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Put a 45 in the same size gun, recoil will feel very sim. Its just physics.
 

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I don’t normally feel that much difference between 9mm and 40 S&W. Certainly both are very manageable for me. The platform does make a difference. An HK USPc will handle the recoil better in 40/357 than say a Glock because of the way it’s designed i.e. recoil reduction system. To me, a 40/357 in an HK is about the same as a 9mm in a Glock or comparable pistol.
 

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I honestly do not feel much difference between the 9MM and the .40 S&W
 
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IT LIVES!! (Meaning resurrected thread. ;) )

Still a perennial topic among many shooters, though.

I've seen some guys & gals slowed and affected by the felt recoil impulse of the .40, no matter how slowly or rapidly they were shooting under average range training/qual stress.

The more I trained using my issued or personally-owned .40's, the better I did with them and the less I noticed the muzzle whip/snap ... and the less it was reflected in my down-range accuracy of hits.

It eventually reached a point where I could run similarly sized 9's and .40's during the same range session, at speed for demanding drills, and not notice any difference in perceived recoil, controllability or accuracy.

Well, periodic training and recurrent practice can help in that regard. ;)

Now, for the average/occasional range shooter, especially shooting slowly for target practice? The occasional weekend range/leisure shooter?

He/she would understandably be paying more attention to anticipating the recoil impulse and having more time to "feel" and experience the effects of it.

Of course, the specific make/model of the pistol chosen can also contribute to the experience. Some folks like the way a heavier (all-steel, larger, etc) pistol helps "absorb" and mitigate the felt recoil effects ... and yet another shooter might feel the extra weight/mass of the same pistol transmits "more" felt recoil, because the heavier pistol starts pushing back in their hand.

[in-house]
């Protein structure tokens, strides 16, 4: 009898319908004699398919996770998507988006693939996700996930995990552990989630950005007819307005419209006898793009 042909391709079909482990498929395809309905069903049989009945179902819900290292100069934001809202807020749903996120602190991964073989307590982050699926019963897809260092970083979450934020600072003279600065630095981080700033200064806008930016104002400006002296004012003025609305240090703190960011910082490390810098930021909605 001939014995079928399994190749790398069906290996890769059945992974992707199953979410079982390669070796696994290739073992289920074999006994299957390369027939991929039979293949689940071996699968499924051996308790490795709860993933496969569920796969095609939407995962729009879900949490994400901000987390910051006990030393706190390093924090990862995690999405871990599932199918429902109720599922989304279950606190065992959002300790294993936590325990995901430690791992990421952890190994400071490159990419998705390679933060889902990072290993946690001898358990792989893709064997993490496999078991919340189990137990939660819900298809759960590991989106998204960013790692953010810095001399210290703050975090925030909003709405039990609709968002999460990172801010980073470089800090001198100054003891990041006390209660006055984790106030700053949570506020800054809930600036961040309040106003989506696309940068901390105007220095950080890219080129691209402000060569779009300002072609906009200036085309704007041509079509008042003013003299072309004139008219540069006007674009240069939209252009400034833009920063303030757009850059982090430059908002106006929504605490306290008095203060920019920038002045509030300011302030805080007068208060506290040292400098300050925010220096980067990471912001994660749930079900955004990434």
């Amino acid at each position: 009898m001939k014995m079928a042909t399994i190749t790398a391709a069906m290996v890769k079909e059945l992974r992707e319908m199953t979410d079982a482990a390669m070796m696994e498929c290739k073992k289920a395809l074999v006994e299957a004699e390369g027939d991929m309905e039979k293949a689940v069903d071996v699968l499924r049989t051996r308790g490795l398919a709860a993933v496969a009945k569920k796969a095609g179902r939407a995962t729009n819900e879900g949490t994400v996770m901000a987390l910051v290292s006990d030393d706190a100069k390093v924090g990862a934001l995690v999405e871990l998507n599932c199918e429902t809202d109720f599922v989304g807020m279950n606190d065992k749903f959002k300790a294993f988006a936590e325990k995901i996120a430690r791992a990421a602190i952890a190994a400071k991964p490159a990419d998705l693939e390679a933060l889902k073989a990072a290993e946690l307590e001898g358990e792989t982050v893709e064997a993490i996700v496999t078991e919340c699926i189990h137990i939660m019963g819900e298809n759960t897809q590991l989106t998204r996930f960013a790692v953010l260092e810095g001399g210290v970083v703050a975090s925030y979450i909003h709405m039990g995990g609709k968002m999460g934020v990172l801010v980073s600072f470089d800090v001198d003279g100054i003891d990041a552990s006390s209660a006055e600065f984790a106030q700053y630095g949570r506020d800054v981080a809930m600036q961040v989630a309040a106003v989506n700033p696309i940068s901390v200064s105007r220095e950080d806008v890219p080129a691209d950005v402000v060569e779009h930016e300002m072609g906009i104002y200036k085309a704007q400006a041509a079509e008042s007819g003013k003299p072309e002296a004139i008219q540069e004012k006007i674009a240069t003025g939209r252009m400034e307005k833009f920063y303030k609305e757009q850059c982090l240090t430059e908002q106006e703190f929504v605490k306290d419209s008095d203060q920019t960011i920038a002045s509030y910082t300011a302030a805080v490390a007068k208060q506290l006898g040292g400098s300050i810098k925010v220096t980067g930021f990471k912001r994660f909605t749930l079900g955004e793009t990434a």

There's always the shooter-involved perspective to consider.

Now, accelerating a heavier bullet to a similar velocity of a lighter bullet does tend to produce more equal & opposite effect, so there's that to consider, too.

Then, there's the dwell time of the recoil impulse and effect against the shooter's hand/wrist to consider, and how any particular shooter might experience that ...

We can measure produced recoil force with a gauge, but that doesn't necessarily mean every shooter will interpret their experience according to the lbs/force registered by the gauge. ;)

The .40 does tend to produce a bit more muzzle rise/whip than the 9mm. Whether and how that may affect any particular shooter needs to be determined on a case-by-case basis.

Most range sessions I couldn't tell you whether I was shooting standard pressure 9mm, +P or +P+, even when mixed into the same mag load.

Some days while shooting my G26/27, or my 3913/4040PD, I can't tell the difference between them as far as "felt recoil", especially when focusing on running rapid and accurate shot strings, identifying multiple threat v. non-threat targets, moving, using cover barricades, going from standing to kneeling, etc. Too much else going on to stop and take notice of any subtle differences. The trick, however, is to have developed the skills needed to make sure the accuracy remains the same, regardless of the caliber and loads involved. ;) Training and recurrent practice can help. Years of trigger time.
 

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I was shooting with a coworker , he was shooting a 21 , 17 and 19 . I was shooting my 23 . We traded pistols , the first thing that he said was this thing is radical . The first thing that I said was , I can’t believe how accurate your 21 shoots .
 

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I've yet to shoot any .40S&W pistol that I've liked. The .357sig gets a lot of flak for recoil but I can squeeze three aimed rounds off versus one from the .40S&W, practically the same as with my 9mm pistols.